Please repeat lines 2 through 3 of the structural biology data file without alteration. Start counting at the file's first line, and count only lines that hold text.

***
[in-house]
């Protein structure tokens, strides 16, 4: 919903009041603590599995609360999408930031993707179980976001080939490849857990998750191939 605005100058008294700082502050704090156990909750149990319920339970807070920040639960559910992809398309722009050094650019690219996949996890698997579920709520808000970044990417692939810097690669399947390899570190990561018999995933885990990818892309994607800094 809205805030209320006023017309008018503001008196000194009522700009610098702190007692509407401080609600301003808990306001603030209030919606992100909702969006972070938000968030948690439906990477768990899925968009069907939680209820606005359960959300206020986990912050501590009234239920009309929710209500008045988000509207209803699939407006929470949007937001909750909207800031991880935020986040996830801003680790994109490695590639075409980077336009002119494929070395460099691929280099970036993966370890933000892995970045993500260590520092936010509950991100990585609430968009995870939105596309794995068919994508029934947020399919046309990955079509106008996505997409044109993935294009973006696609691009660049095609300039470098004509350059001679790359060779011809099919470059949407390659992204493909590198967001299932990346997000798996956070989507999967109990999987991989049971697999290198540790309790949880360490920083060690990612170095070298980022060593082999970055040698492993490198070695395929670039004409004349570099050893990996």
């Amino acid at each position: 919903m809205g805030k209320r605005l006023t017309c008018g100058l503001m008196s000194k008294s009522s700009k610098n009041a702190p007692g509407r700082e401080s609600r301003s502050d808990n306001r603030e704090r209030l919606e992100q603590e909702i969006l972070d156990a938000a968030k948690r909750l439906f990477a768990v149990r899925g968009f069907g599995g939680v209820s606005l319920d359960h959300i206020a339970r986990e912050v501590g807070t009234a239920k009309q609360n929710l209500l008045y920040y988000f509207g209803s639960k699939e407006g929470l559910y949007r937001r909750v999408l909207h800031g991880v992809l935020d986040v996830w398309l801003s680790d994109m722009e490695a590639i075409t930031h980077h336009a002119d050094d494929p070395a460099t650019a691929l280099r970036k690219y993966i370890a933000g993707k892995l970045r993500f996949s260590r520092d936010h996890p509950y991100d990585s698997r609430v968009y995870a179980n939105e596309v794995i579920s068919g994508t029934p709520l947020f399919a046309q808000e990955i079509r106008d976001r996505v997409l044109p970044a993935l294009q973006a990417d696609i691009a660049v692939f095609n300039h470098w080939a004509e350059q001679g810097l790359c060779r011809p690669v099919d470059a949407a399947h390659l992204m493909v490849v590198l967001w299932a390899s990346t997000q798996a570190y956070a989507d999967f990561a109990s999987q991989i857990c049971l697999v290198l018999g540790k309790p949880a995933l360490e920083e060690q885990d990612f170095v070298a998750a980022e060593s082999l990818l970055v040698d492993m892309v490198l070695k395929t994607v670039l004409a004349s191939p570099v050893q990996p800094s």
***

């Protein structure tokens, strides 16, 4: 919903009041603590599995609360999408930031993707179980976001080939490849857990998750191939 605005100058008294700082502050704090156990909750149990319920339970807070920040639960559910992809398309722009050094650019690219996949996890698997579920709520808000970044990417692939810097690669399947390899570190990561018999995933885990990818892309994607800094 809205805030209320006023017309008018503001008196000194009522700009610098702190007692509407401080609600301003808990306001603030209030919606992100909702969006972070938000968030948690439906990477768990899925968009069907939680209820606005359960959300206020986990912050501590009234239920009309929710209500008045988000509207209803699939407006929470949007937001909750909207800031991880935020986040996830801003680790994109490695590639075409980077336009002119494929070395460099691929280099970036993966370890933000892995970045993500260590520092936010509950991100990585609430968009995870939105596309794995068919994508029934947020399919046309990955079509106008996505997409044109993935294009973006696609691009660049095609300039470098004509350059001679790359060779011809099919470059949407390659992204493909590198967001299932990346997000798996956070989507999967109990999987991989049971697999290198540790309790949880360490920083060690990612170095070298980022060593082999970055040698492993490198070695395929670039004409004349570099050893990996």
């Amino acid at each position: 919903m809205g805030k209320r605005l006023t017309c008018g100058l503001m008196s000194k008294s009522s700009k610098n009041a702190p007692g509407r700082e401080s609600r301003s502050d808990n306001r603030e704090r209030l919606e992100q603590e909702i969006l972070d156990a938000a968030k948690r909750l439906f990477a768990v149990r899925g968009f069907g599995g939680v209820s606005l319920d359960h959300i206020a339970r986990e912050v501590g807070t009234a239920k009309q609360n929710l209500l008045y920040y988000f509207g209803s639960k699939e407006g929470l559910y949007r937001r909750v999408l909207h800031g991880v992809l935020d986040v996830w398309l801003s680790d994109m722009e490695a590639i075409t930031h980077h336009a002119d050094d494929p070395a460099t650019a691929l280099r970036k690219y993966i370890a933000g993707k892995l970045r993500f996949s260590r520092d936010h996890p509950y991100d990585s698997r609430v968009y995870a179980n939105e596309v794995i579920s068919g994508t029934p709520l947020f399919a046309q808000e990955i079509r106008d976001r996505v997409l044109p970044a993935l294009q973006a990417d696609i691009a660049v692939f095609n300039h470098w080939a004509e350059q001679g810097l790359c060779r011809p690669v099919d470059a949407a399947h390659l992204m493909v490849v590198l967001w299932a390899s990346t997000q798996a570190y956070a989507d999967f990561a109990s999987q991989i857990c049971l697999v290198l018999g540790k309790p949880a995933l360490e920083e060690q885990d990612f170095v070298a998750a980022e060593s082999l990818l970055v040698d492993m892309v490198l070695k395929t994607v670039l004409a004349s191939p570099v050893q990996p800094s």